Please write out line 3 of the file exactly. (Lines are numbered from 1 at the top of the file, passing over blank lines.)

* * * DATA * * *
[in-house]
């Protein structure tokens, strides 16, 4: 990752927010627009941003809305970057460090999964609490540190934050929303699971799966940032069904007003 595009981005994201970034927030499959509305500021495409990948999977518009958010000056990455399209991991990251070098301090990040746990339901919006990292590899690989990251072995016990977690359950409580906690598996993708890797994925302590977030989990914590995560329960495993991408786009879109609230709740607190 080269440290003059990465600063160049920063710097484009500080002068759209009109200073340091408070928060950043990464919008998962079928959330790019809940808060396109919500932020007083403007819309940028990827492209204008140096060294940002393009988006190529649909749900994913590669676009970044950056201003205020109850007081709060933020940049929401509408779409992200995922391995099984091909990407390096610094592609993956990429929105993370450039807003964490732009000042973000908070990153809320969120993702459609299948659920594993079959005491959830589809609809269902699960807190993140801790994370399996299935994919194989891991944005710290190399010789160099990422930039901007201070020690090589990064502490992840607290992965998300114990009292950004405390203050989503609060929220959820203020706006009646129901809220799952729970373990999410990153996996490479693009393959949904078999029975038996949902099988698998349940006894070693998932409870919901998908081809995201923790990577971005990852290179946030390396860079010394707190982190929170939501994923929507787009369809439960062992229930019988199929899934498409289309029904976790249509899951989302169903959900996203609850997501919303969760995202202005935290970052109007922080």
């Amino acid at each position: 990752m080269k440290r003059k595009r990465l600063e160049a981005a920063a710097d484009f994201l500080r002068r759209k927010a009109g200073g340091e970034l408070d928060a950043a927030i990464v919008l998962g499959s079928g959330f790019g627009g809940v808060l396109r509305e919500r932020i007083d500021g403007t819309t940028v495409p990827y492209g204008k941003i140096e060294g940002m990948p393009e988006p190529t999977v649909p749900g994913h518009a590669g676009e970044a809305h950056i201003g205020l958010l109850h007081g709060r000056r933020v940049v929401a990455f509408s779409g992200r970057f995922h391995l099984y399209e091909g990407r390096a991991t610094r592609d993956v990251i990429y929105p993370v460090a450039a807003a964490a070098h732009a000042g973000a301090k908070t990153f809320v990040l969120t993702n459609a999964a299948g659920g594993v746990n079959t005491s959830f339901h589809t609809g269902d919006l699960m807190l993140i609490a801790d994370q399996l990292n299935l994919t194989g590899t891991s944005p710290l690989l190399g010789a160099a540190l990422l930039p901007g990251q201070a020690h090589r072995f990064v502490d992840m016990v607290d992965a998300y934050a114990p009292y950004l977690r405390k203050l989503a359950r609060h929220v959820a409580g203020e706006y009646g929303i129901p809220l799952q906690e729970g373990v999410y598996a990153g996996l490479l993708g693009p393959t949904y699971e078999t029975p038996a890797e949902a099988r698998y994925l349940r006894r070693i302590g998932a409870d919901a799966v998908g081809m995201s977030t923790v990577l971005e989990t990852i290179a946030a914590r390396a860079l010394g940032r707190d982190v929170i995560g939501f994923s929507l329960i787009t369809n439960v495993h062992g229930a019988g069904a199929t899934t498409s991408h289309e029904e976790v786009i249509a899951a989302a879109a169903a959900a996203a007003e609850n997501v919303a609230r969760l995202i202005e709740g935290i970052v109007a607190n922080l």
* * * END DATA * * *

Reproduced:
């Amino acid at each position: 990752m080269k440290r003059k595009r990465l600063e160049a981005a920063a710097d484009f994201l500080r002068r759209k927010a009109g200073g340091e970034l408070d928060a950043a927030i990464v919008l998962g499959s079928g959330f790019g627009g809940v808060l396109r509305e919500r932020i007083d500021g403007t819309t940028v495409p990827y492209g204008k941003i140096e060294g940002m990948p393009e988006p190529t999977v649909p749900g994913h518009a590669g676009e970044a809305h950056i201003g205020l958010l109850h007081g709060r000056r933020v940049v929401a990455f509408s779409g992200r970057f995922h391995l099984y399209e091909g990407r390096a991991t610094r592609d993956v990251i990429y929105p993370v460090a450039a807003a964490a070098h732009a000042g973000a301090k908070t990153f809320v990040l969120t993702n459609a999964a299948g659920g594993v746990n079959t005491s959830f339901h589809t609809g269902d919006l699960m807190l993140i609490a801790d994370q399996l990292n299935l994919t194989g590899t891991s944005p710290l690989l190399g010789a160099a540190l990422l930039p901007g990251q201070a020690h090589r072995f990064v502490d992840m016990v607290d992965a998300y934050a114990p009292y950004l977690r405390k203050l989503a359950r609060h929220v959820a409580g203020e706006y009646g929303i129901p809220l799952q906690e729970g373990v999410y598996a990153g996996l490479l993708g693009p393959t949904y699971e078999t029975p038996a890797e949902a099988r698998y994925l349940r006894r070693i302590g998932a409870d919901a799966v998908g081809m995201s977030t923790v990577l971005e989990t990852i290179a946030a914590r390396a860079l010394g940032r707190d982190v929170i995560g939501f994923s929507l329960i787009t369809n439960v495993h062992g229930a019988g069904a199929t899934t498409s991408h289309e029904e976790v786009i249509a899951a989302a879109a169903a959900a996203a007003e609850n997501v919303a609230r969760l995202i202005e709740g935290i970052v109007a607190n922080l």